Consequently, there may be a positive impact on the overall cost of the works, as further deterioration would be minimised. For example, repairs to the structure of the building as a result of an ingress of water, which would inevitably cause greater damage over time.
Subject to the leases, leasehold properties can be the most valuable aspect of a building. Therefore, it’s in the leaseholder’s interest to ensure that maintenance is carried out safely, efficiently, and cost-effectively. Having ownership of the freehold will put them in the best position to manage this successfully.
Leaseholders often require assistance and clarification from the freeholder over the contents of their lease. Whilst the freeholder does have certain obligations, which are set out in the lease, they will want to charge for their time in providing assistance outside of their contractual responsibilities.
The freeholder is often required to provide additional services to leaseholders. This can include, assisting with enquiries when they’re selling their lease to another party. Leaseholders are typically required to pay a service fee to the freeholder in return for their assistance, as one might expect with any time-consuming request.
It is also very common for each lease to specify a fee payable to the landlord upon each and every assignment or charge on the lease, such as a sale to another party or a mortgage.
Furthermore, if there are areas of dispute within the property or amongst the leaseholders, subject to the terms of the leases, leaseholders are usually obliged to indemnify the landlord against any costs for enforcing the covenants within the leases.
Therefore, leaseholders who buy the freehold may be able to significantly reduce the liability of such costs.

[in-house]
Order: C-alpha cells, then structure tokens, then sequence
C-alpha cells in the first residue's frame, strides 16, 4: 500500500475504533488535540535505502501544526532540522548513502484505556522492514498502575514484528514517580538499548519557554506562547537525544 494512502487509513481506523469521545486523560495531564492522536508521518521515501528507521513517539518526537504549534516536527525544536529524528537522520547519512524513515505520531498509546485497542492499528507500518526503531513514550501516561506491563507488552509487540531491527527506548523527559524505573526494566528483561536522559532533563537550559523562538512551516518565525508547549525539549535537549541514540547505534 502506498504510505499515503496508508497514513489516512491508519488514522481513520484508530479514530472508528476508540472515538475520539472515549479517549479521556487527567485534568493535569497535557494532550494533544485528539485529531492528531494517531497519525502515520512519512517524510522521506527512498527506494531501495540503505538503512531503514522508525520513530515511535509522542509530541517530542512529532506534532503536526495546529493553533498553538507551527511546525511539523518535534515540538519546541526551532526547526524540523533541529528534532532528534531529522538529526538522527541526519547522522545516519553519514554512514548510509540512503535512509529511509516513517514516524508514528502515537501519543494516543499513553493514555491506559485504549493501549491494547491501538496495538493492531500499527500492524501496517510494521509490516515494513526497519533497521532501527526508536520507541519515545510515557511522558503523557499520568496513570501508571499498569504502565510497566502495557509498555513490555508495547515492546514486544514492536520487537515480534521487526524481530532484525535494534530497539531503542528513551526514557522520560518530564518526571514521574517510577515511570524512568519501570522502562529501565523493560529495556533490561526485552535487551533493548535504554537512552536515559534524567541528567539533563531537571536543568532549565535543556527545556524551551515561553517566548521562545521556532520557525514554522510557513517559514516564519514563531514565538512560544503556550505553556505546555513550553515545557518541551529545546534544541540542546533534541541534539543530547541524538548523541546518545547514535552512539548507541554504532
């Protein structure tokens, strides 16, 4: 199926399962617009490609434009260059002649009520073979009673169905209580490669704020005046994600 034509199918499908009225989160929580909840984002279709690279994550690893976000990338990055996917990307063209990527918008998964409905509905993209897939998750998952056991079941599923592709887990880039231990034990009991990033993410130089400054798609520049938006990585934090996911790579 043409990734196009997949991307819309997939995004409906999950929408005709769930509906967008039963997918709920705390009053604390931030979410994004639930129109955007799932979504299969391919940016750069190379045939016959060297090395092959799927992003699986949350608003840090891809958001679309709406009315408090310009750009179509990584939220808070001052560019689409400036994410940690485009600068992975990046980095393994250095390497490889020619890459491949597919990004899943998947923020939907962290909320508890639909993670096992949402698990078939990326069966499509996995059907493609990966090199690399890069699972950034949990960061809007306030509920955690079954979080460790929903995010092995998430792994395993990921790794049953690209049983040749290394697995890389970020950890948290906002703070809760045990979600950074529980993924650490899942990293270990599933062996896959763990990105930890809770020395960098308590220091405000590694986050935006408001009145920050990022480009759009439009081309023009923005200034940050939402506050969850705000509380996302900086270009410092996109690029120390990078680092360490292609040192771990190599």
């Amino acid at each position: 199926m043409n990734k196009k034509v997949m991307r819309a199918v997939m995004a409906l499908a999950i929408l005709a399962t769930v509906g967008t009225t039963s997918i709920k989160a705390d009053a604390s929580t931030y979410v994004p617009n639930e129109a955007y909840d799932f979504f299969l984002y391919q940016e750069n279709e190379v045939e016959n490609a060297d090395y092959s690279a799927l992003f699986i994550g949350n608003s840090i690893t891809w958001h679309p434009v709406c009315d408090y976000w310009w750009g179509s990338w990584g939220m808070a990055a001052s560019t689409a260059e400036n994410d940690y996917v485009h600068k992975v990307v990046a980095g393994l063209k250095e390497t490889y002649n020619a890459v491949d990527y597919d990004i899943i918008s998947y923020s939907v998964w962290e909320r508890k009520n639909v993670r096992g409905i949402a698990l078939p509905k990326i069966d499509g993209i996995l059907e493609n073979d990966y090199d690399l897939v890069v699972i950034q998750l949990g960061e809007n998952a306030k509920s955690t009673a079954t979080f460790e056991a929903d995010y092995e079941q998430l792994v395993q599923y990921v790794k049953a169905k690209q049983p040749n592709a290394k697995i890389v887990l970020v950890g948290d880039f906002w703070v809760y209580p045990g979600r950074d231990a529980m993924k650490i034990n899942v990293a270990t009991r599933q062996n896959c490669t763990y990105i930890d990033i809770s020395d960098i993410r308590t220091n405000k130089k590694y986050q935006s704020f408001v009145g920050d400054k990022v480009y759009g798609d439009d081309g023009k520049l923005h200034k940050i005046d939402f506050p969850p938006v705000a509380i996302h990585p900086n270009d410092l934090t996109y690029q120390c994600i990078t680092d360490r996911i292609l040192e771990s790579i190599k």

Costs for lease extensions are one of the most commonly disputed matters between leaseholders and freeholders. And so it’s no surprise that when faced with this arduous process, leaseholders often ask, should I buy my freehold?.
Subject to owning the property for two years, leaseholders have the right to extend their lease. In order to do so, a valuation will be required to determine the premium payable to the freeholder. However, both party’s expectations of the premium payable can be miles apart, which can often be difficult and costly to resolve.
In fact, leaseholders have complained for years that freeholders demand unreasonable premiums. Furthermore, leaseholders also have significant cost liabilities, as they are required to pay for the freeholder’s legal and valuation fees, as well as their own. Consequently, such costs can range anywhere from a few thousand pounds, although this could be two or three times the amount depending on whether they are proceeding with a voluntary or a statutory lease extension.
However, if leaseholders were to buy the freehold, they would obtain the ability to control these costs and agree more favourable premiums for the grant of new leases.
Leases are complicated legal documents, containing a range of strict terms that must be adhered to in order to avoid a breach. So, any discrepancies can cause problems.
For example, a lease may have been granted against a specific floor plan but during the term, this floor plan may have been altered by one of the occupants. If the alterations were not agreed upon by the freeholder, disputes can arise. Consequently, mortgage lenders may be unwilling to lend on the property as they will not want to jeopardise their investment.